The Chair: Part of your answer means that perhaps I ought to declare a past interest that is relevant to your answer. When I was the Minister at DfID, for an overlapping period of about nine months, I held the post of the Prime Minister’s Special Representative in the initiative for preventing violence against women, launched by William Hague, as well as being the champion leading across government on DfID’s approach to reducing violence against women and girls. That is a rather convoluted declaration of past relevant interests.

Q10            Lord Hannay of Chiswick: Thank you for that very interesting testimony. May I ask two short questions? The first is on the powers of the WHO. If one accepts—perhaps you do notthat giving it really draconian powers like banning travel or instituting a mandatory lockdown in a country are a bridge too far, is there somewhere beyond what it has now, which is very little, which might strengthen its access to information and its ability to ask that? The second question is: if you had three points you wanted the British Government to make to the Johnson Sirleaf and Clark inquiry, what would they be?

Professor Sophie Harman: The draconian powers would definitely be a bridge too far in that they would not be effective. Even if the WHO had the power to shut down borders, there would always be states that would not do it and would try to go around it, as well as the private actors.

The way to strengthen that is through non-state actor reporting. The big issue is compliance. The borders are a sideshow to some of these issues. It is about getting states to comply. Strengthening non-state reporting is really important, and as Dr McCloskey said at the beginning it is about the WHO drawing on different sources, such as supporting whistleblowers, looking at what is happening in media trends, doing social media mapping and that type of thing. It is much more the quiet diplomacy that will be more effective.

As you know, the more sanctions you put in, the more people try to go around them and do not do them. Sanctions are notorious for not working in lots of different forms of international relations, and I think that would be acutely felt here within global health.

The three points to make to the inquiry are, first, that the majority of states report and only the minority do not. Secondly, there is a case for greater funding. Thirdly, we need to ensure that emergencies do not dominate the rest of the WHO’s mandate; we cannot have a WHO that becomes hollowed out by the emergency imperative.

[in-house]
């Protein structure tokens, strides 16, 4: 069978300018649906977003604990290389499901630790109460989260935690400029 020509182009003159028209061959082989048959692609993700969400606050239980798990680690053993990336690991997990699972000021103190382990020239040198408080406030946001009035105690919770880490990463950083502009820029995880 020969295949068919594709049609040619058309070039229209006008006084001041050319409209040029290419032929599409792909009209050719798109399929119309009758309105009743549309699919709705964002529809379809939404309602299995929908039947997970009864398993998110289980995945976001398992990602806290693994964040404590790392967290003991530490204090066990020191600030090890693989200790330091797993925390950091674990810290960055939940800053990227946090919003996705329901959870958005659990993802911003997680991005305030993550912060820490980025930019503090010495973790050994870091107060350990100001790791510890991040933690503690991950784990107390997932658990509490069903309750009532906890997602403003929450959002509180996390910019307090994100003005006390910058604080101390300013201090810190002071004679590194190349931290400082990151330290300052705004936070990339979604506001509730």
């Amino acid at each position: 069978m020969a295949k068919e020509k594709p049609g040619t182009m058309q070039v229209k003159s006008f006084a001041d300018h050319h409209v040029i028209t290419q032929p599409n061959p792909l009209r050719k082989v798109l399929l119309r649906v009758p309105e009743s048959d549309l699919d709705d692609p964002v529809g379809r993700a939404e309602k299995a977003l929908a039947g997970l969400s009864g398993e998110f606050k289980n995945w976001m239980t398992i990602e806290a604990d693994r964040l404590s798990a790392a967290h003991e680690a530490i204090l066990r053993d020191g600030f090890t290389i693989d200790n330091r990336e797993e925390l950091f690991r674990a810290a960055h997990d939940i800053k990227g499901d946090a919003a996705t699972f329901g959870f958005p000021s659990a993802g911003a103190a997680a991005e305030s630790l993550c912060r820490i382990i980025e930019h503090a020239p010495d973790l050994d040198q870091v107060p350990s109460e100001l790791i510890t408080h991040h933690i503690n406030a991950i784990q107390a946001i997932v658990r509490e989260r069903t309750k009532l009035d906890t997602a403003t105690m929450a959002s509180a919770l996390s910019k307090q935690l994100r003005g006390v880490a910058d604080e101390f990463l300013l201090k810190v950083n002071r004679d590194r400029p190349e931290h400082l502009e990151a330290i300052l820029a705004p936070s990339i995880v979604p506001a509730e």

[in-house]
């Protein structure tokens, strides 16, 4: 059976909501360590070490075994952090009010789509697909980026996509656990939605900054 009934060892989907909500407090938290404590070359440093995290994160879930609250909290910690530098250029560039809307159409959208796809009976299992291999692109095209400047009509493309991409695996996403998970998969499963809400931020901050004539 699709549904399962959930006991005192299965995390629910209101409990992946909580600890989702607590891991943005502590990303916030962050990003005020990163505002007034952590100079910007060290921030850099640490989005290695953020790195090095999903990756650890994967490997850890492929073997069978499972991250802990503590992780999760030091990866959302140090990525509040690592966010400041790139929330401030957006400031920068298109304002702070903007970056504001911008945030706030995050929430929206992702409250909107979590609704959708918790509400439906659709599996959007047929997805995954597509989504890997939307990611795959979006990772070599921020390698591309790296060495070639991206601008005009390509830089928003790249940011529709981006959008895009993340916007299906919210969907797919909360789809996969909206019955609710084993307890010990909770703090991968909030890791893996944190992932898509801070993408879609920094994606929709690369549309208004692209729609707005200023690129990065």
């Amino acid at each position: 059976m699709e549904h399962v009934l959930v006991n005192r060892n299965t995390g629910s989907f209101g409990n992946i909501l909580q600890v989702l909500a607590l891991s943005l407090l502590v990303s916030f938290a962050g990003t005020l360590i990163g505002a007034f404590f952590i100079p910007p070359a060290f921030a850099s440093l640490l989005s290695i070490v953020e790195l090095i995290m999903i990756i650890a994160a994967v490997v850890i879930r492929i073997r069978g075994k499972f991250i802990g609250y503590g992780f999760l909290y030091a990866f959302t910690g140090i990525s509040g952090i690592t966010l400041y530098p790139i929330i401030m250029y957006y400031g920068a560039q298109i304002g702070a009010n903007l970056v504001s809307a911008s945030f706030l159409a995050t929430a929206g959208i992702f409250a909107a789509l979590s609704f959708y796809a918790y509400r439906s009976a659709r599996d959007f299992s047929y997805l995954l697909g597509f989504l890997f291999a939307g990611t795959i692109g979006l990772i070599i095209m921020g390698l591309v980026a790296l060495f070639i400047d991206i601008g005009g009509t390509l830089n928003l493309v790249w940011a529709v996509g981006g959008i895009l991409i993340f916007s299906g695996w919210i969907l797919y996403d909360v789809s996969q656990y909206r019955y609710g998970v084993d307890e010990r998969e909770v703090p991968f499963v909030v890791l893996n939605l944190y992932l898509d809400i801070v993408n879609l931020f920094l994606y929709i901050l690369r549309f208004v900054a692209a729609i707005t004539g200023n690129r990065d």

Dr Brian McCloskey: Having draconian powers would not be effective or helpful. I do not think the WHO would like to be in that position, because it would upset its neutral position.

We had a long discussion at our review committee about this question. One conclusion we came to was that the most effective power, to some extent, is the naming and shaming approach. If the WHO makes more public where countries do things that they should not do, or do not do the things that they should do, other member states could react to that. Certainly when people take actions beyond the WHO’s recommendation on travel and trade, that should be made public. There are options to use the WTO for disputes, but that has never been used. There are some vague ways of doing it, but probably being more public and allowing the member states to react themselves is one way of doing it.

On the three points, one would be encouraging member states to be more active in responding to countries that do not report or do not take the right actions.

Secondly, there is the issue of how we can separate out the travel and trade issues from the public health issues. That has always been one of the problems and why some countries are reluctant to report events; they are concerned that it will result in the declaration of a public health emergency, which will lead to travel and trade restrictions and economic damage. They tend to hang on and not report.

There is a very important recommendation with regard to moving away from the public health emergency of international concern as being the only way in which the WHO can raise the alert internationally about a problem. The previous review committee and others have recommended an alternative international public health alert that would have no implications for travel and trade but would allow the DG to stand up and say, “This problem is becoming difficult, it is escalating, and I think we should now do something about it globally”.

Linked to that, one of the criticisms of PHEIC[8] declarations is that, after a PHEIC is declared, nobody knows what is different and what they should do differently. Linked to the international public health alert, we would say that there needs to be a clear statement to the effect:This means that the UN must do A, B, C. Member state Governments must do D, E, F. Charitable organisations and funders must do ... .

There needs to be a clear declaration of risk, alongside a clear statement of what people are expected to do, and probably with a report-back mechanism saying, “Member states should do this, and they should report back to the WHO within four weeks they have done it”. That gives the WHO greater power, in a sense, to influence what the key players do on this.